As a young person, this is ridiculous. Assuming I was a founder that could afford to hire people, I'd kill to have older and experienced engineers to learn from, and work for me. I don't care if they can only work 9-5 weekdays, that's probably more productive hours than the 80 hr/week young people I see with less experience playing table tennis and mixing social time with work time. Not that I'd reverse-discriminate or anything, but why not favor proven track records over young age as a starting point?

The story about Ionic seems a little ridiculous. And while I sympathize for Stamos, surely there must be more than age being the difference for raising funding. Even if it is a big factor - I can't imagine all VCs being idiots, seeing a better product in an obviously valuable market and then passing.

Fourty plus segment here, work in a group where the average age is actually mid-30s despite a couple of junior people. Some of us are generalists, some specialists, all have kept abreast of assorted technologies as our careers have progressed.

The narrowest experience is actually amongst the mid/late 20 somethings in our group. I'm not sure if it is that lack of systems experience, not much exposure to C and lower level languages, or what, but they need more mentoring than what I recall needing at the same age.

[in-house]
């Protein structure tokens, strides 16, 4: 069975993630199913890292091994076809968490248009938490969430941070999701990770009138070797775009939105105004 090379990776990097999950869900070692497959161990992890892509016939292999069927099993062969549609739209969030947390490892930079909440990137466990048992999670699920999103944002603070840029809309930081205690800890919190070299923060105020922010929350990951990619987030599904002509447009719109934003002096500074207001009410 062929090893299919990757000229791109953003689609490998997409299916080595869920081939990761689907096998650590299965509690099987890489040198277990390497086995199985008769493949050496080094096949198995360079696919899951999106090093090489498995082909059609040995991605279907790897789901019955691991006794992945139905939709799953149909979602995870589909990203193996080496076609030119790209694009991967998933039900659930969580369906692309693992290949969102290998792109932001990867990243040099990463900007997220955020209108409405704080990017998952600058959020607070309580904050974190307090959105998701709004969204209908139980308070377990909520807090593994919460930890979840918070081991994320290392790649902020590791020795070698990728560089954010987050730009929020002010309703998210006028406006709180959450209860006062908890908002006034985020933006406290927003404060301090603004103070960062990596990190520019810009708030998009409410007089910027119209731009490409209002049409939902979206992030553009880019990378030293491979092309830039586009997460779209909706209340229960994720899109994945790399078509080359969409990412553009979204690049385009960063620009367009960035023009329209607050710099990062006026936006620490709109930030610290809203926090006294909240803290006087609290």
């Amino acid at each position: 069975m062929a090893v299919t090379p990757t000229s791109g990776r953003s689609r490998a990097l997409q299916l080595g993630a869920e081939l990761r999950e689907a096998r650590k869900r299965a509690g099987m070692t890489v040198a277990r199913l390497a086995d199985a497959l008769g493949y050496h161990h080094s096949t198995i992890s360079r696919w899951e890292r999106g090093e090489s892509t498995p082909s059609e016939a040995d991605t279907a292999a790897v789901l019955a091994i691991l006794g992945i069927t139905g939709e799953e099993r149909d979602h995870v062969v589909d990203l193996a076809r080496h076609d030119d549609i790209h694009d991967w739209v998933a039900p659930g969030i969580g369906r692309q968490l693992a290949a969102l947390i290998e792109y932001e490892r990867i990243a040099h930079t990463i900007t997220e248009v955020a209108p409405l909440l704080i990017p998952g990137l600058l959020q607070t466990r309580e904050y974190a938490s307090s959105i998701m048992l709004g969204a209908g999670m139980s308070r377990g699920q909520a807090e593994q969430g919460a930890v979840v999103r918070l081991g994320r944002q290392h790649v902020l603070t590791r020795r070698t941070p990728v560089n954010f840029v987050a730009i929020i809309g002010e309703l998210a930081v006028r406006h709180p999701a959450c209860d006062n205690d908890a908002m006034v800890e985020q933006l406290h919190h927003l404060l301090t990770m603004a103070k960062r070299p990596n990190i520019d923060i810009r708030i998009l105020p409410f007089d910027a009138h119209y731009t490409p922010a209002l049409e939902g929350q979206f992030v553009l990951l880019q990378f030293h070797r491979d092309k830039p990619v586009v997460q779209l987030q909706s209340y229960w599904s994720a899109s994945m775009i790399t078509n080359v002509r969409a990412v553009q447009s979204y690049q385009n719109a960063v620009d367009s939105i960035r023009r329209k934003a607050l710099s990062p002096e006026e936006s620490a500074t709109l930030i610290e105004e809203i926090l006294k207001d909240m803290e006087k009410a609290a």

I'm currently doing that for a couple of them and it is actually both challenging and interesting. Challenging mainly in how to convey tasks, teach them troubleshooting (without the hand holding), and a few other items. Interesting because we all learn differently and seeing how others approach problems either reminds me of my own trials or forces me to think out of the box on how to explain things.

Personally, I've always been a bit of a control freak when it comes to development -- I want to know system level through whatever level I am developing at. This often includes system administration, database management, etc. This has become much more challenging as new technologies come about -- so in those cases, say NoSQL, I will focus on one or two solutions rather than trying to understand each. Build a basis for the concepts, where it is useful, and then test, collect data and reevaluate.